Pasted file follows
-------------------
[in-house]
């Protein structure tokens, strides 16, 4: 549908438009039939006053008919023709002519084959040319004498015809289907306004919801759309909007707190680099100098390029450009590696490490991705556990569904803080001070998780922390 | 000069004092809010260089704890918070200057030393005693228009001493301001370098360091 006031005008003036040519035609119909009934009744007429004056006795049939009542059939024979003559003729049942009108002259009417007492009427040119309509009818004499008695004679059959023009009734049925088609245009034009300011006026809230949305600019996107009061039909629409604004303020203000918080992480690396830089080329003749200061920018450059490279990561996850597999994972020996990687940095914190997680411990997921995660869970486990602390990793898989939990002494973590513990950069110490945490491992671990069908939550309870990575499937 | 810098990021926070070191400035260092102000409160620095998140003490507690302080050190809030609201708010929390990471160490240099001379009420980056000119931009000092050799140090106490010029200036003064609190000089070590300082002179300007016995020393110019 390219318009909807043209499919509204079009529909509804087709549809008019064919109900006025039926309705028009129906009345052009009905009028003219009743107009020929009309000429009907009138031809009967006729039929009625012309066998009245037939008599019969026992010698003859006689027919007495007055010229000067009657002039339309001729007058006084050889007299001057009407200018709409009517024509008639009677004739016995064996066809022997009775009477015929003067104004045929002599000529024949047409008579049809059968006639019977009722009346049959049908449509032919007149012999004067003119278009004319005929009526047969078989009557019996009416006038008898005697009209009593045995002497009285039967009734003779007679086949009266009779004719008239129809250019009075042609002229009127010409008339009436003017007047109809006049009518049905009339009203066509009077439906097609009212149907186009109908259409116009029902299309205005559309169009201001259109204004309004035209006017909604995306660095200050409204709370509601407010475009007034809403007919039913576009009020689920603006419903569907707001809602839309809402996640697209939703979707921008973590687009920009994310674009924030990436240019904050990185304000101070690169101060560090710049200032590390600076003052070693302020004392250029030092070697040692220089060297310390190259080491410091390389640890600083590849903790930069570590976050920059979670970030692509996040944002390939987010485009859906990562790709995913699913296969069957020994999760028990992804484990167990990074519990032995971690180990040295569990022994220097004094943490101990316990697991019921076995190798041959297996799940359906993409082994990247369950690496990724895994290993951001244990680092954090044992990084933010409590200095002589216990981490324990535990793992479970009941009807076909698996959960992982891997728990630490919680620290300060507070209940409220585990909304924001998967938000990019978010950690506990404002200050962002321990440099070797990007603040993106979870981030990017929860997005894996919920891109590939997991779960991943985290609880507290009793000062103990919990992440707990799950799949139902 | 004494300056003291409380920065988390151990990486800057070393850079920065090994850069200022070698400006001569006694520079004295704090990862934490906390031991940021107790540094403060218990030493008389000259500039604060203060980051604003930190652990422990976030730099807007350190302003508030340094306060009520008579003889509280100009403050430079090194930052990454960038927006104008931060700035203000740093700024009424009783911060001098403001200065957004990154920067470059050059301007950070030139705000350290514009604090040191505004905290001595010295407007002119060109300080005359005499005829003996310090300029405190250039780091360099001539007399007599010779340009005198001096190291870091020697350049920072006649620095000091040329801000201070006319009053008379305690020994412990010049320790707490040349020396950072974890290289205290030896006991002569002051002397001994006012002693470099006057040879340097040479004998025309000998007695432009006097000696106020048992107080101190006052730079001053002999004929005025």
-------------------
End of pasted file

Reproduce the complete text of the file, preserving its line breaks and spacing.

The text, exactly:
[in-house]
């Protein structure tokens, strides 16, 4: 549908438009039939006053008919023709002519084959040319004498015809289907306004919801759309909007707190680099100098390029450009590696490490991705556990569904803080001070998780922390 | 000069004092809010260089704890918070200057030393005693228009001493301001370098360091 006031005008003036040519035609119909009934009744007429004056006795049939009542059939024979003559003729049942009108002259009417007492009427040119309509009818004499008695004679059959023009009734049925088609245009034009300011006026809230949305600019996107009061039909629409604004303020203000918080992480690396830089080329003749200061920018450059490279990561996850597999994972020996990687940095914190997680411990997921995660869970486990602390990793898989939990002494973590513990950069110490945490491992671990069908939550309870990575499937 | 810098990021926070070191400035260092102000409160620095998140003490507690302080050190809030609201708010929390990471160490240099001379009420980056000119931009000092050799140090106490010029200036003064609190000089070590300082002179300007016995020393110019 390219318009909807043209499919509204079009529909509804087709549809008019064919109900006025039926309705028009129906009345052009009905009028003219009743107009020929009309000429009907009138031809009967006729039929009625012309066998009245037939008599019969026992010698003859006689027919007495007055010229000067009657002039339309001729007058006084050889007299001057009407200018709409009517024509008639009677004739016995064996066809022997009775009477015929003067104004045929002599000529024949047409008579049809059968006639019977009722009346049959049908449509032919007149012999004067003119278009004319005929009526047969078989009557019996009416006038008898005697009209009593045995002497009285039967009734003779007679086949009266009779004719008239129809250019009075042609002229009127010409008339009436003017007047109809006049009518049905009339009203066509009077439906097609009212149907186009109908259409116009029902299309205005559309169009201001259109204004309004035209006017909604995306660095200050409204709370509601407010475009007034809403007919039913576009009020689920603006419903569907707001809602839309809402996640697209939703979707921008973590687009920009994310674009924030990436240019904050990185304000101070690169101060560090710049200032590390600076003052070693302020004392250029030092070697040692220089060297310390190259080491410091390389640890600083590849903790930069570590976050920059979670970030692509996040944002390939987010485009859906990562790709995913699913296969069957020994999760028990992804484990167990990074519990032995971690180990040295569990022994220097004094943490101990316990697991019921076995190798041959297996799940359906993409082994990247369950690496990724895994290993951001244990680092954090044992990084933010409590200095002589216990981490324990535990793992479970009941009807076909698996959960992982891997728990630490919680620290300060507070209940409220585990909304924001998967938000990019978010950690506990404002200050962002321990440099070797990007603040993106979870981030990017929860997005894996919920891109590939997991779960991943985290609880507290009793000062103990919990992440707990799950799949139902 | 004494300056003291409380920065988390151990990486800057070393850079920065090994850069200022070698400006001569006694520079004295704090990862934490906390031991940021107790540094403060218990030493008389000259500039604060203060980051604003930190652990422990976030730099807007350190302003508030340094306060009520008579003889509280100009403050430079090194930052990454960038927006104008931060700035203000740093700024009424009783911060001098403001200065957004990154920067470059050059301007950070030139705000350290514009604090040191505004905290001595010295407007002119060109300080005359005499005829003996310090300029405190250039780091360099001539007399007599010779340009005198001096190291870091020697350049920072006649620095000091040329801000201070006319009053008379305690020994412990010049320790707490040349020396950072974890290289205290030896006991002569002051002397001994006012002693470099006057040879340097040479004998025309000998007695432009006097000696106020048992107080101190006052730079001053002999004929005025």